And yes, Anthony, there is a superhero with a hearing impairment — or at least there was in the 1980s. Rosemann said Executive Editor Tom Brevoort pointed out that Hawkeye suffered from hearing loss when he was the leader of the Avengers’ West Coast branch (although continuity buffs will remember that Franklin Richards healed Hawkeye after the events in Heroes Reborn).
“Tom Brevoort brought up Hawkeye’s loss of hearing back in the ‘80s, which spurred me to send a shot of the West Coast Avengers #1 cover to Christina, suggesting that she tell Anthony that not only do superheroes definitely wear hearing aids, but that he could be an honorary Avenger if he wore his,” Rosemann said. “Lauren Sankovitch passed the email to Nelson Ribeiro in Collected Editions, who then delivered his full-color Mighty Marvel Masterpiece spotlighting the brave Blue Ear. Finally, Tom Brennan reached out to Manny Mederos in the Bullpen, who then drew his awesome team-up shot of Hawkeye and Blue Ear. So just as every one of our comics can only reach readers through the action of many hands, this too was truly a team effort.”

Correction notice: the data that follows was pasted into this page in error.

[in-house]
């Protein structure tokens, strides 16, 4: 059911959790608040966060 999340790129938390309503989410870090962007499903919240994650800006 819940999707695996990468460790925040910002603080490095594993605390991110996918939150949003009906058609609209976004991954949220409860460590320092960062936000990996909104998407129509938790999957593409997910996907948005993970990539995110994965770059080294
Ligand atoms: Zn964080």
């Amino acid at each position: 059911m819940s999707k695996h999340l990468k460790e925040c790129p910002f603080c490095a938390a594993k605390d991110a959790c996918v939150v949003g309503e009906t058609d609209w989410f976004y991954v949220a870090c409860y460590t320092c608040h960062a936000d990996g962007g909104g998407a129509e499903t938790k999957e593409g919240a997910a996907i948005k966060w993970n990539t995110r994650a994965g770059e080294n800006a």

The coming of … Blue Ear!
Ribeiro, who works in Marvel’s Trades and Special Projects Department as an assistant editor, said the name of Anthony’s device inspired him to create the new hero, Blue Ear.
“As I was reading Anthony’s story, the name for his device just kept sticking out to me,” Ribeiro said. “‘Blue Ear.’ It just sounded like a superhero name. All that was missing was the ‘The’ in front of it. So I went home and drew out a few sketches of what ‘The Blue Ear’ would look like. From the story, I knew Anthony didn’t want to wear his device, so I wanted to make sure that The Blue Ear’s listening device was very prominent and very important to his ability as a super hero. And since Anthony is a 4-year-old boy, I wanted the piece to be very bright and colorful like a Saturday-morning cartoon. I tried to write all the captions in a way which would focus on how important it is for the Blue Ear to wear his device. Hopefully, Anthony would also realize how important it is for him to wear it everyday as well.”